Musician plays upbeat tune from wheelchair
RODNEY CALVER, For The Capital
When the South River High School band marches off to lead a Veterans Day parade on Thursday, junior Steven Graff will be in his usual spot with the rest of the wind players.

He'll be difficult to miss. The alto clarinetist is the only one in a wheelchair.

But that minor inconvenience has not stopped the 17-year-old from playing as full a role as possible with the Edgewater school's marching band.

"Music is a very important part of his life," said third-year band director Diane Gerrior Manning. "And although he tries his best to carry out all the moves the band makes, it sometimes does not work out. Once, all the musicians were going one way, and he was going the other. But he's a unique student."

Steven's musical acumen doesn't begin and end with band. He's in the string section of the school orchestra and plays a mean tenor sax with the jazz ensemble.

To Steven, music is more than notes on a page or sounds for the ears.

"It is one of the most important parts of my life," he said. "It has also made me more sociable and better able to explain myself. No matter how many times you are able to squeeze a ball, it's not the same as playing an instrumental piece. To me it is more emotional and practical."

His fingers are also pretty nifty when it comes to books. Academically, he's in the top three of his class and has his sights set on an Ivy League school where he can pursue his studies in engineering and, of course, music.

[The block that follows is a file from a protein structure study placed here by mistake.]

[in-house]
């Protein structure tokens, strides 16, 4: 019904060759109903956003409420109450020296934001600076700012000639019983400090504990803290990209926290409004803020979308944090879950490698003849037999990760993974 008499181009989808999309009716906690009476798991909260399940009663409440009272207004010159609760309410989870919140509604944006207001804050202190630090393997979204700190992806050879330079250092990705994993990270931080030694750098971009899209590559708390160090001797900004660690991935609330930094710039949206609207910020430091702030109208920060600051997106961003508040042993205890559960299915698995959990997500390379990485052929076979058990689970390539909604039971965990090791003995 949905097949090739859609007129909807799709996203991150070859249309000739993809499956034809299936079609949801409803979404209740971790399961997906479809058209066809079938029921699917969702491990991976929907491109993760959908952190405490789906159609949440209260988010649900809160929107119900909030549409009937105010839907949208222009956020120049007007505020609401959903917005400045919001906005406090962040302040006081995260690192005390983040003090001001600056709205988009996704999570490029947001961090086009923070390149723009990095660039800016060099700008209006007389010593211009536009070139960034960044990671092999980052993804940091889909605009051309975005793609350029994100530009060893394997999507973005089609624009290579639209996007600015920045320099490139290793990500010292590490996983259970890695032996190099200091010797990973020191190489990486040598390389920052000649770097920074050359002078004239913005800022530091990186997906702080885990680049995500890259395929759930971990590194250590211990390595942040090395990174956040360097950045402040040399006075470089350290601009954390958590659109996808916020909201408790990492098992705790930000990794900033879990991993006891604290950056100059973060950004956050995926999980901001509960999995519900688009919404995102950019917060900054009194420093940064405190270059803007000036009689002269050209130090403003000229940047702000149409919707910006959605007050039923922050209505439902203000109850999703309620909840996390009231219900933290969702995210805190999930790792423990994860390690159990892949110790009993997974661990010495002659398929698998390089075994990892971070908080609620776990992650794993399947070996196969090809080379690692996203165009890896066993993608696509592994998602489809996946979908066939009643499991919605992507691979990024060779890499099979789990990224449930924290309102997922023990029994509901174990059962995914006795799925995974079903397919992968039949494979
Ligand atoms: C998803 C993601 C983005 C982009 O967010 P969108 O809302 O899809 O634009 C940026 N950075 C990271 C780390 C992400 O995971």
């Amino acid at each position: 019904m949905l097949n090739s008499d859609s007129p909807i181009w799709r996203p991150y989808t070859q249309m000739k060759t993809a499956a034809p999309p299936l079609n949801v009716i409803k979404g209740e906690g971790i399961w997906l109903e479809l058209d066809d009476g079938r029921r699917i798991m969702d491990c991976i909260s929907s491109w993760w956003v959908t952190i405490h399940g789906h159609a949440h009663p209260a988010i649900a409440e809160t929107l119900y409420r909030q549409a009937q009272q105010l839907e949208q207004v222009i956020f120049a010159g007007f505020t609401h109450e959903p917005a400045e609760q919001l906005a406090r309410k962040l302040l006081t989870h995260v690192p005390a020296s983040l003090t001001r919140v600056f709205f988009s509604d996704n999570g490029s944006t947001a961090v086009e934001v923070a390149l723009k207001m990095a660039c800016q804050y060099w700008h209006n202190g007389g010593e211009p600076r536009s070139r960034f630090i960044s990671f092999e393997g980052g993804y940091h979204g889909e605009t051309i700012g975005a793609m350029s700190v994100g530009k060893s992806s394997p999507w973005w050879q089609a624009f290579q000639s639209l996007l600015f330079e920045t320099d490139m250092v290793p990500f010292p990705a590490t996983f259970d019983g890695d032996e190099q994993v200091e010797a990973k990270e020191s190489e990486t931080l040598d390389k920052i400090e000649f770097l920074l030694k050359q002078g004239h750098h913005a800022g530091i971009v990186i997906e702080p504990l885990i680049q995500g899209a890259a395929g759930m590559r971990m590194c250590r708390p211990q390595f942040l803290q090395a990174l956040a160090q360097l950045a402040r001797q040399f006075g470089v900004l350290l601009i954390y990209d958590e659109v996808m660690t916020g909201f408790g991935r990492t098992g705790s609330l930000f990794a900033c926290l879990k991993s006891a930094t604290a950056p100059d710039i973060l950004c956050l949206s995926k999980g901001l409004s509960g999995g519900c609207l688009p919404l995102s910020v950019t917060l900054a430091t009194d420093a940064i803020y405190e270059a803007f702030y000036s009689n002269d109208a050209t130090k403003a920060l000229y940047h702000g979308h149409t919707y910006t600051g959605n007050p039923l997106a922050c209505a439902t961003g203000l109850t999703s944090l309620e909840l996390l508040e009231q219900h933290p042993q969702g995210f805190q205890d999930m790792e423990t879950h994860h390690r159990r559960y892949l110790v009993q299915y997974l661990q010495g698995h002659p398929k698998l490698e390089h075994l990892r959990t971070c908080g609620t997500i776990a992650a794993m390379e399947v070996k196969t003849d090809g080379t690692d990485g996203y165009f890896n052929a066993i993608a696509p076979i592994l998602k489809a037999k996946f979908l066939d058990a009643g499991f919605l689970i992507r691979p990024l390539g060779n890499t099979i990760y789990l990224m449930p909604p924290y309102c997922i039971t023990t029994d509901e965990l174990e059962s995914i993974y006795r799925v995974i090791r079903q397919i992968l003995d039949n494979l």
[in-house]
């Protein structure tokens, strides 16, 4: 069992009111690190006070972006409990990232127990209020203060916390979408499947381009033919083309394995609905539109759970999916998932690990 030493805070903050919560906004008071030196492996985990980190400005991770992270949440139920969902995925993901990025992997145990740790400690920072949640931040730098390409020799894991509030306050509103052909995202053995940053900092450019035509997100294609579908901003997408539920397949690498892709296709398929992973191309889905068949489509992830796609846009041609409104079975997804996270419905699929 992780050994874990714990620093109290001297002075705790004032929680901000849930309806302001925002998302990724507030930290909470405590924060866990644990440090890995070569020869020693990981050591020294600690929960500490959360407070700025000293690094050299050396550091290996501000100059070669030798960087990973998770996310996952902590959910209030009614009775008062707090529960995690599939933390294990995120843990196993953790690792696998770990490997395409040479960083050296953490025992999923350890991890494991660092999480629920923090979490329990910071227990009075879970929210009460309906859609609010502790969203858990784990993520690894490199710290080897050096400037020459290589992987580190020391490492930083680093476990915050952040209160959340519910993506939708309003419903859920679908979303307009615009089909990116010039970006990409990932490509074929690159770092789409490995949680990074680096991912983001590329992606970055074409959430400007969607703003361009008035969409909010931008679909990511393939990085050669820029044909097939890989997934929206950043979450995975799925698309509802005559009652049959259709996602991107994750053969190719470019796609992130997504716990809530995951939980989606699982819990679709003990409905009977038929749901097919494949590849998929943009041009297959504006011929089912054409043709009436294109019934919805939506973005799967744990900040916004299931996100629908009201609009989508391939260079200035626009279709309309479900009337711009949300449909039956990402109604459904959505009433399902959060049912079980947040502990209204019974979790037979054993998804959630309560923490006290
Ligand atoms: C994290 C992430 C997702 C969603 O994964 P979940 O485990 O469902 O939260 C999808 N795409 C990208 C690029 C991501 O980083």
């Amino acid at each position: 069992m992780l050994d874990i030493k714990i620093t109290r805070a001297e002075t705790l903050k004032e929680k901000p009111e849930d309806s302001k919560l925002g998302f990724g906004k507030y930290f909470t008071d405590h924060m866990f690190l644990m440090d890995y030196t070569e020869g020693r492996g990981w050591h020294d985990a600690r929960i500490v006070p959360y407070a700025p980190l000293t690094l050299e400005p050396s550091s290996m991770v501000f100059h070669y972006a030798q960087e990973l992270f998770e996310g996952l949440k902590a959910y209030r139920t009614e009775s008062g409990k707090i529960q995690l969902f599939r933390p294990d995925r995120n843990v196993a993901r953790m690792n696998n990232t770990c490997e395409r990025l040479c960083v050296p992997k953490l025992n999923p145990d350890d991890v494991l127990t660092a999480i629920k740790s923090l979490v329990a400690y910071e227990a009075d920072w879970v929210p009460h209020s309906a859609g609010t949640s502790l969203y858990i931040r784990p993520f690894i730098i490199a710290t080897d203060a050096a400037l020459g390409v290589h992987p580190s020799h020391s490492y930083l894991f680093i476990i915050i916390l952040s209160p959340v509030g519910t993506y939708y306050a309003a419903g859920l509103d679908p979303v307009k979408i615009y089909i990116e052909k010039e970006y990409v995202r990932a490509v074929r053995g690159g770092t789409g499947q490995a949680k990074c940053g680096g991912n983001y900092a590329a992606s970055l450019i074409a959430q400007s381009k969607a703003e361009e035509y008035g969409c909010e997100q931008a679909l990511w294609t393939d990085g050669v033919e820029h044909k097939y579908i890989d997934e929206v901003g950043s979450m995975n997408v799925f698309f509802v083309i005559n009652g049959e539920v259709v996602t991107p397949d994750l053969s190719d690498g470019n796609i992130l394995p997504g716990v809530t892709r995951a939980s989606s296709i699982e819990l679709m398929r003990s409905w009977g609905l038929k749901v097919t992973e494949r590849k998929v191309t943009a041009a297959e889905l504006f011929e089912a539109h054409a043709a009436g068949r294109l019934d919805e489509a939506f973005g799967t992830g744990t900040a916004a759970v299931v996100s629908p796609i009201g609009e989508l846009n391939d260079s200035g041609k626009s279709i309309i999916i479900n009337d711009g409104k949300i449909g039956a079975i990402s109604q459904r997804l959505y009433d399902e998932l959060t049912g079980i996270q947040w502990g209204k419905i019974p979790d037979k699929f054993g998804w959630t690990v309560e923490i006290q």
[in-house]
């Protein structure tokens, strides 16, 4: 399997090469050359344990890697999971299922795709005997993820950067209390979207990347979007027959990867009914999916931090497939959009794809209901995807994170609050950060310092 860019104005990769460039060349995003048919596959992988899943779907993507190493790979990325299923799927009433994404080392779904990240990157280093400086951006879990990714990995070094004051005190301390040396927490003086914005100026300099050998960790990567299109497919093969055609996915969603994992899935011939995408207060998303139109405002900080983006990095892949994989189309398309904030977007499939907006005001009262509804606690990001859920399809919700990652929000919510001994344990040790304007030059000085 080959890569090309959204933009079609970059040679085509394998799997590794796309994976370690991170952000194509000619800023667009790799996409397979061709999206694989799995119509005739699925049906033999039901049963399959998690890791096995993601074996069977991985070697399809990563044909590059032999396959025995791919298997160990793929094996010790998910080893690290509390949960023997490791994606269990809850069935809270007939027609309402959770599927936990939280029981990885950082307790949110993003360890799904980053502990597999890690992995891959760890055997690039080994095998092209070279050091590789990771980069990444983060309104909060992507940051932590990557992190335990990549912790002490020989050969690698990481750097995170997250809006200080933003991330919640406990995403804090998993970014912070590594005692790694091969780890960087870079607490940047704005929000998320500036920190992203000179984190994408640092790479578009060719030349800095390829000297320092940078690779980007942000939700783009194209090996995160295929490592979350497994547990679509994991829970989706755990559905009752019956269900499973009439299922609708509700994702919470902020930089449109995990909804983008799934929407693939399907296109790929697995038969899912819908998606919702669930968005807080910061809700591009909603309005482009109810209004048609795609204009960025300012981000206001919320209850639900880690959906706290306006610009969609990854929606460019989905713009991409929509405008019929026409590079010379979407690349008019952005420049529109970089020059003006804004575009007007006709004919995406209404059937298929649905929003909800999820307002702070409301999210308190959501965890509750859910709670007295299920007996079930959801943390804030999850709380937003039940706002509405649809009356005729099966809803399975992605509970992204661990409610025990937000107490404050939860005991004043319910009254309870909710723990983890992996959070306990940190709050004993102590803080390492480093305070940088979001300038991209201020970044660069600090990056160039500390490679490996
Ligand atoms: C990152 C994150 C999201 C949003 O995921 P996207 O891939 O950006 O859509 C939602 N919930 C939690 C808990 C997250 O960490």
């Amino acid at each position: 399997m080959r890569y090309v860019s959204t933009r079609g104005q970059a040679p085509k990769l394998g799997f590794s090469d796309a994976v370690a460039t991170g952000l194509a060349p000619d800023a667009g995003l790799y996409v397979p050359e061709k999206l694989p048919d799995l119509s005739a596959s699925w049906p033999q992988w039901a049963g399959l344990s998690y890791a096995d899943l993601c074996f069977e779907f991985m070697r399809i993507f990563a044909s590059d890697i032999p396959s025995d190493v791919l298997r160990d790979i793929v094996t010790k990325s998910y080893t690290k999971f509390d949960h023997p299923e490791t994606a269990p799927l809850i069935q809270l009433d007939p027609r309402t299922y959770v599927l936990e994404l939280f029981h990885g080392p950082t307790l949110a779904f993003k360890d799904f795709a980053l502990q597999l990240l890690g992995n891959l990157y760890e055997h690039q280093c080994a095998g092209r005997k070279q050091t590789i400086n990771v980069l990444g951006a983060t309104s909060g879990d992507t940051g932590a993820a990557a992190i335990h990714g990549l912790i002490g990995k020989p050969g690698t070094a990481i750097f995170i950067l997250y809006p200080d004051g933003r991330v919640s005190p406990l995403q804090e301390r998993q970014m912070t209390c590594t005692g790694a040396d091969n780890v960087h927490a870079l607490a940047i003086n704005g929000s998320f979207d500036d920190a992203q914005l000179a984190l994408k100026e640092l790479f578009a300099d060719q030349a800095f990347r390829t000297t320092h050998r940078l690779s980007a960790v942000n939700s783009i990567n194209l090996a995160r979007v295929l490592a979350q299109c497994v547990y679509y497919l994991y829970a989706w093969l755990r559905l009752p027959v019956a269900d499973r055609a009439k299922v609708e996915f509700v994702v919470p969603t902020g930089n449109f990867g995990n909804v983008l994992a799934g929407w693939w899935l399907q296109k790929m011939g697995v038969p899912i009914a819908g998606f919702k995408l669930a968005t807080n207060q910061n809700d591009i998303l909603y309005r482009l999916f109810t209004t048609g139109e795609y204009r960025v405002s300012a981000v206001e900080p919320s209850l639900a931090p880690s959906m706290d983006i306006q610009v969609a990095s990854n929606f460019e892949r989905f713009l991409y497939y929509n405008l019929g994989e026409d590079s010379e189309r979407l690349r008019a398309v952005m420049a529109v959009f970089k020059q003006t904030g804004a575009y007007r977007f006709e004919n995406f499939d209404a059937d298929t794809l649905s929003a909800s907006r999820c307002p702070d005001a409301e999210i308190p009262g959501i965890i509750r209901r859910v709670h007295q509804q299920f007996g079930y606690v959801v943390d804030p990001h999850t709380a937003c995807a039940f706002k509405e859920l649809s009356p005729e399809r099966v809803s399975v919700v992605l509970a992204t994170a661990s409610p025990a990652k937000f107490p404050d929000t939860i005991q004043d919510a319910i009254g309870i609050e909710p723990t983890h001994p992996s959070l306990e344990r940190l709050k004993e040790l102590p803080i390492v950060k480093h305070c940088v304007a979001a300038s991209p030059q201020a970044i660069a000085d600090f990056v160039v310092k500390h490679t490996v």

Steven, who lives in Davidsonville, suffers from congenital muscular dystrophy. His mother, Deborah, says he was 5 before he spoke.

"We taught him to speak through songs," she said. "And although he is blessed with perfect pitch, for many years he did not have the strength to hold a musical instrument."

He was 6 when his parents introduced him to music and bought him a keyboard and a copy of the "Miracle Piano Teaching System" software. He played violin in the third grade and, two years later, picked up the clarinet for the first time.

He taught himself to play the viola in sixth grade. During his freshman year at South River, he became interested in the jazz band, so he added the tenor sax to his instrumental repertoire.